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Have a flutter enticing insects; Garden Watch.

Spotting butterflies in the garden has long been a passion for those with a love of wildlife, for these insects are incredibly beautiful and enhance the plants they choose to visit.

There are more than 50 species of butterfly in the UK, so it would be wise to keep a pocket sized guide with you, so that you can spontaneously identify them as they flutter by.

It's a pleasurable activity which can be shared with your children and while most butterflies prevail around August, they can be spotted on any bright, but calm, sunny day.

Butterflies visit our gardens seeking out nectar and a place to lay their eggs. The red admiral particularly loves nettles, as these are the food choice of her young. A wild, though not unkempt, area that replicates the environment butterflies most love, filled with grasses, thistles (and nettles) would certainly attract several species into your garden including the peacock and the small tortoiseshell.

Caterpillars will often pupate and overwinter on necrotic vegetation, so avoid being too tidy with your garden if you wish to keep them. A butterfly can more easily seek out nectar, when the wind is calm and the colours of the flowers are enhanced by the light of the sun. Perhaps the most favoured ornamental shrub by gardeners is the buddleia, known as the butterfly bush. This is terribly easy to grow and is best planted in a moist, but well drained soil and in full sun.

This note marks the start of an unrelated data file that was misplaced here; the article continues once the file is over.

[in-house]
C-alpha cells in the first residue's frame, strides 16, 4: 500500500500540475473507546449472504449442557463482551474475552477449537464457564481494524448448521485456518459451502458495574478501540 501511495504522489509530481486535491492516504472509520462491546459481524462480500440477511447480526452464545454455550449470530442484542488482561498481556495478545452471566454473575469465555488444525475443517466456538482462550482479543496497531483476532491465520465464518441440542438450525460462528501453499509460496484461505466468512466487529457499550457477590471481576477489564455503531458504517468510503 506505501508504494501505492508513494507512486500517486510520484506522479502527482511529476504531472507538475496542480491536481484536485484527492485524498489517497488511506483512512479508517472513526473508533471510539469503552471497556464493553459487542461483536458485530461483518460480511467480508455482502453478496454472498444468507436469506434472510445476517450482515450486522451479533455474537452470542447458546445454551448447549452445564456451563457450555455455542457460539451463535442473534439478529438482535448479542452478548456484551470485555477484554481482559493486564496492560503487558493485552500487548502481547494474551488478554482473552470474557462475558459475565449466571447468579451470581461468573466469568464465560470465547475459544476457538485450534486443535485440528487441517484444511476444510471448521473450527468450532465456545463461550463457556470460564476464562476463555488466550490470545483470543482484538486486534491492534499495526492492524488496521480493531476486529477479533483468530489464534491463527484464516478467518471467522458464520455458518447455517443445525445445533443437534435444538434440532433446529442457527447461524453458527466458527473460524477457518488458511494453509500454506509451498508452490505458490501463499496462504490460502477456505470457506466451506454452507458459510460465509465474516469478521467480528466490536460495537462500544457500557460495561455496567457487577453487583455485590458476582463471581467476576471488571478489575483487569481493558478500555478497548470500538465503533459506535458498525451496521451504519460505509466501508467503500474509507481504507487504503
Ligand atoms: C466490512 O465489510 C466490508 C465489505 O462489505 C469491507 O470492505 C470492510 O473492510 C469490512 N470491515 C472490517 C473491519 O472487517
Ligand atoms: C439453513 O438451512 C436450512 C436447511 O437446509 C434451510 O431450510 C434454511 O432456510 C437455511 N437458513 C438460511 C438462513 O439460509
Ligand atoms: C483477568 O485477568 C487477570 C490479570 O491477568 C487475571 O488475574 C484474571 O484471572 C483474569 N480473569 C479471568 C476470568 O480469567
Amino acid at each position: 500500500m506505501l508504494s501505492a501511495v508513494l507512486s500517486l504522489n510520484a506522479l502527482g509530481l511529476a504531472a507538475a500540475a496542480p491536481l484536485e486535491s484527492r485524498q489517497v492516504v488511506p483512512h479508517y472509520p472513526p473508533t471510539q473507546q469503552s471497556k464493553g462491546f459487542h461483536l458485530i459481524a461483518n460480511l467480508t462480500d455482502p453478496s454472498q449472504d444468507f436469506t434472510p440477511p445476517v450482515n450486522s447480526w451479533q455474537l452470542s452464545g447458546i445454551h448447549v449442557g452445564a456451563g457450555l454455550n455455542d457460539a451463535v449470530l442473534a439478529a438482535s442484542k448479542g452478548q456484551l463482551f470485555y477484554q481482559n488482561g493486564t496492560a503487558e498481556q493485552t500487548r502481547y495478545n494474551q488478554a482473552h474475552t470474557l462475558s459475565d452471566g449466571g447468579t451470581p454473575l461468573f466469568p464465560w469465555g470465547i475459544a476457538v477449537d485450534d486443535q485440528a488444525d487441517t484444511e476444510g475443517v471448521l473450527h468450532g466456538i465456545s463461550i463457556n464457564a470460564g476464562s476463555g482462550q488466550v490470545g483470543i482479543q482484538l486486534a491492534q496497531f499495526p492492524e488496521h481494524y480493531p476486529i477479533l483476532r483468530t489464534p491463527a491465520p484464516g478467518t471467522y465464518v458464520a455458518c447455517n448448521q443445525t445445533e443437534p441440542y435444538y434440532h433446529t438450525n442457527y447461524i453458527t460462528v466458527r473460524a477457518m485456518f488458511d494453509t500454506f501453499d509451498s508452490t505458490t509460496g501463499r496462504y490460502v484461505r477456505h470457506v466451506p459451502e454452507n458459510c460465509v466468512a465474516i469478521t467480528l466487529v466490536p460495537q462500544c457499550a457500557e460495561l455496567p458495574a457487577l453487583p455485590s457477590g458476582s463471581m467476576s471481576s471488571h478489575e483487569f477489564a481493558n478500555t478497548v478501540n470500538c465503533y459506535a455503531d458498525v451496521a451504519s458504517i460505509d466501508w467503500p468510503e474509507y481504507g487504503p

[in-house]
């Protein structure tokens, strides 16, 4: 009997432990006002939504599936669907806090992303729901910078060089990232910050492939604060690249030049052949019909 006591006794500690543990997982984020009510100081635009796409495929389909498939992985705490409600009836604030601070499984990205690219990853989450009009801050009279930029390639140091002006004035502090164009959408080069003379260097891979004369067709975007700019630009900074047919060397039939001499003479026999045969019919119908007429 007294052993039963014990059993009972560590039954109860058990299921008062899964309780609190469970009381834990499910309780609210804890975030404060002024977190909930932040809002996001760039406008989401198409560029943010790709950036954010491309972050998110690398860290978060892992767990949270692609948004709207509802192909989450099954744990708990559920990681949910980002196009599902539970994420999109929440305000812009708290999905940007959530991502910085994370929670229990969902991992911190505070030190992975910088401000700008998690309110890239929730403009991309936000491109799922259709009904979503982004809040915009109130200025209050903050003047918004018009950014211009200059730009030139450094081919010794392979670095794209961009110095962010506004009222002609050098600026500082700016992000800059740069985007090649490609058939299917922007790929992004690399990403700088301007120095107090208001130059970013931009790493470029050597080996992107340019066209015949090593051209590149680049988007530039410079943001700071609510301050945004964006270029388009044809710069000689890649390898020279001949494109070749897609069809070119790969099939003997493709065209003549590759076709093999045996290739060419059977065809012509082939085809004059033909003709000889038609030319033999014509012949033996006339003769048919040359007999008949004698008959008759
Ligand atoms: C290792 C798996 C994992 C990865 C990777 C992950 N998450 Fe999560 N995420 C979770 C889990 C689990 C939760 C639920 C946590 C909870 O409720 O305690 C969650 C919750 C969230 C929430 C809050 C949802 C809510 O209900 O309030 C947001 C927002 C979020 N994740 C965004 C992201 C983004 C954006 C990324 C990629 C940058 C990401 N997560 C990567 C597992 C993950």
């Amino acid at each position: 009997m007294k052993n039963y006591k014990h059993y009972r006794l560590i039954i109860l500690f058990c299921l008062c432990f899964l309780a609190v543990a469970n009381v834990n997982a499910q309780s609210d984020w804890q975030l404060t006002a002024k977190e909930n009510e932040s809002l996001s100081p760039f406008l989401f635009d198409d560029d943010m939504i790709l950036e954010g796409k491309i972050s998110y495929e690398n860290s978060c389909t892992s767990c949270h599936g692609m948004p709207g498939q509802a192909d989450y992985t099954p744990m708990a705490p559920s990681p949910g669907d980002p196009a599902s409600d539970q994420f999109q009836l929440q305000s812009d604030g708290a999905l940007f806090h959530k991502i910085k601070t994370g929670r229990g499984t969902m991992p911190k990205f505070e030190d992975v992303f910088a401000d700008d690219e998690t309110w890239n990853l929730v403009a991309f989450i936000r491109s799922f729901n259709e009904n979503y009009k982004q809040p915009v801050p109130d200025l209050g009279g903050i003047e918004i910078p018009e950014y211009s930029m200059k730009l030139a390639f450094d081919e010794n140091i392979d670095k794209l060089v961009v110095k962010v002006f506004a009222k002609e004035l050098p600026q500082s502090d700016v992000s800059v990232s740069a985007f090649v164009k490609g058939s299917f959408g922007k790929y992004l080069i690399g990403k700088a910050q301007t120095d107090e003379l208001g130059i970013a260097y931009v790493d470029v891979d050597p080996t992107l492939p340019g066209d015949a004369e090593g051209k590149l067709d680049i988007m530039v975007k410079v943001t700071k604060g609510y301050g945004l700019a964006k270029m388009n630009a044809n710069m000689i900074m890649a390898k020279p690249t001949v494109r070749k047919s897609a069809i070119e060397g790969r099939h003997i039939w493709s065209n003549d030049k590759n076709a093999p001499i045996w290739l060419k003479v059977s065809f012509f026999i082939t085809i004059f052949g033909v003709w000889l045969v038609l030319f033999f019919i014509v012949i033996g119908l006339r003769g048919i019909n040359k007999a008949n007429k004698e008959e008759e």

There are several popular dwarf varieties too. There are of course masses of other plants that butterflies adore, so don't restrict your choice to buddleia alone. Other shrubs include ceanothus, ceratostigma, lavender, escallonia and hebe. Bedding or annual flowers such as French marigolds or sweet william or wild flowers such as cornflower will be visited by many species.

The orange tip butterfly can be found amongst the aubrietia in late spring, while the comma and small tortoiseshell like sedum.

Try verbena bonariensis, echinops, dianthus and red valerian too. If you attract butterflies to your garden other beneficial insects will follow.

David Hitchman, Notcutts garden centre manager, Stratford Road, Solihull
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Title Annotation:Features
Publication:The Birmingham Post (England)
Date:May 19, 2011
Words:354
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